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Biogeosciences An interactive open-access journal of the European Geosciences Union
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Volume 11, issue 1
Biogeosciences, 11, 17-32, 2014
https://doi.org/10.5194/bg-11-17-2014
© Author(s) 2014. This work is distributed under
the Creative Commons Attribution 3.0 License.

Special issue: Improving constraints on biospheric feedbacks in Earth system...

Biogeosciences, 11, 17-32, 2014
https://doi.org/10.5194/bg-11-17-2014
© Author(s) 2014. This work is distributed under
the Creative Commons Attribution 3.0 License.

Research article 03 Jan 2014

Research article | 03 Jan 2014

Asymmetry and uncertainties in biogeophysical climate–vegetation feedback over a range of CO2 forcings

M. Willeit, A. Ganopolski, and G. Feulner M. Willeit et al.
  • Potsdam Institute for Climate Impact Research, Potsdam, Germany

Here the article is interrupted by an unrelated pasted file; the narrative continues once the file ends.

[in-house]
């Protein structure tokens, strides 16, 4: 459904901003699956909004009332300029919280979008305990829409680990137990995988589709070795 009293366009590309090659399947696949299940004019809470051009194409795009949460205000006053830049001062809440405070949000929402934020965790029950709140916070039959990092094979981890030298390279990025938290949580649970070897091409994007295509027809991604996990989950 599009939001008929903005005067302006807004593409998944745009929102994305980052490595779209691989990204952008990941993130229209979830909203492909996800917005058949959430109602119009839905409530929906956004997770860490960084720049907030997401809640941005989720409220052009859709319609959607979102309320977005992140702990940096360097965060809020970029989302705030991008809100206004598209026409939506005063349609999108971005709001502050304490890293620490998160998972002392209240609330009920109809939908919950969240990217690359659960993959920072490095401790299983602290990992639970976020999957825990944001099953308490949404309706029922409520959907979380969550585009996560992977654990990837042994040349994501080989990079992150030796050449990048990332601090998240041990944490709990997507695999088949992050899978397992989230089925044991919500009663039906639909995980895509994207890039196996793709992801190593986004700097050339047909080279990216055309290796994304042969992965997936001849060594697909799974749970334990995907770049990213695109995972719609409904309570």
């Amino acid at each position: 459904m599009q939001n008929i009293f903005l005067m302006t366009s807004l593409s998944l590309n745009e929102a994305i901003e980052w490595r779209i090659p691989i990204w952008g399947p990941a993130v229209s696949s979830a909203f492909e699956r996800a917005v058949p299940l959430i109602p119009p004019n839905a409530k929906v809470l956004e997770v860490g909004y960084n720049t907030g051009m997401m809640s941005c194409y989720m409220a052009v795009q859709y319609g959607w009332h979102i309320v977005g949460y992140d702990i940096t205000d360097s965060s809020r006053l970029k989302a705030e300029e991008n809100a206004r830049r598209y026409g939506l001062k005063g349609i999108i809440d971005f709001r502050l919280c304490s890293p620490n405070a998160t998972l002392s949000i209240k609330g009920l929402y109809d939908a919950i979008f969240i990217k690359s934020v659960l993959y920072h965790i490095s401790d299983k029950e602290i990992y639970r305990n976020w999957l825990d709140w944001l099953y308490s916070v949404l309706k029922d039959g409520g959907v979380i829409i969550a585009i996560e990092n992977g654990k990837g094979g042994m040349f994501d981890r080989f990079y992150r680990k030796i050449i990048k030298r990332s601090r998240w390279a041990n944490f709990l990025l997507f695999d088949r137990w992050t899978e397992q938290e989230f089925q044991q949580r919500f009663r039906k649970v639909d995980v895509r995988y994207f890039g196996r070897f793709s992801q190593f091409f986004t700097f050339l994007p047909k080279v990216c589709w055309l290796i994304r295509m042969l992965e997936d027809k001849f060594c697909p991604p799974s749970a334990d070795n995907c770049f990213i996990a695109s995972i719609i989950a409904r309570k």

Abstract. Climate–vegetation feedback has the potential to significantly contribute to climate change, but little is known about its range of uncertainties. Here, using an Earth system model of intermediate complexity we address possible uncertainties in the strength of the biogeophysical climate–vegetation feedback using a single-model multi-physics ensemble. Equilibrium experiments with halving (140 ppm) and doubling (560 ppm) of CO2 give a contribution of the vegetation–climate feedback to global temperature change in the range −0.3 to −0.1 °C and −0.1 to 0.2 °C, respectively. There is an asymmetry between warming and cooling, with a larger, positive vegetation–climate feedback in the lower CO2 climate. Hotspots of climate–vegetation feedback are the boreal zone, the Amazon rainforest and the Sahara. Albedo parameterization is the dominant source of uncertainty in the subtropics and at high northern latitudes, while uncertainties in evapotranspiration are more relevant in the tropics. We analyse the separate impact of changes in stomatal conductance, leaf area index and vegetation dynamics on climate and we find that different processes are dominant in lower and higher CO2 worlds. The reduction in stomatal conductance gives the main contribution to temperature increase for a doubling of CO2, while dynamic vegetation is the dominant process in the CO2 halving experiments. Globally the climate–vegetation feedback is rather small compared to the sum of the fast climate feedbacks. However, it is comparable to the amplitude of the fast feedbacks at high northern latitudes where it can contribute considerably to polar amplification. The uncertainties in the climate–vegetation feedback are comparable to the multi-model spread of the fast climate feedbacks.

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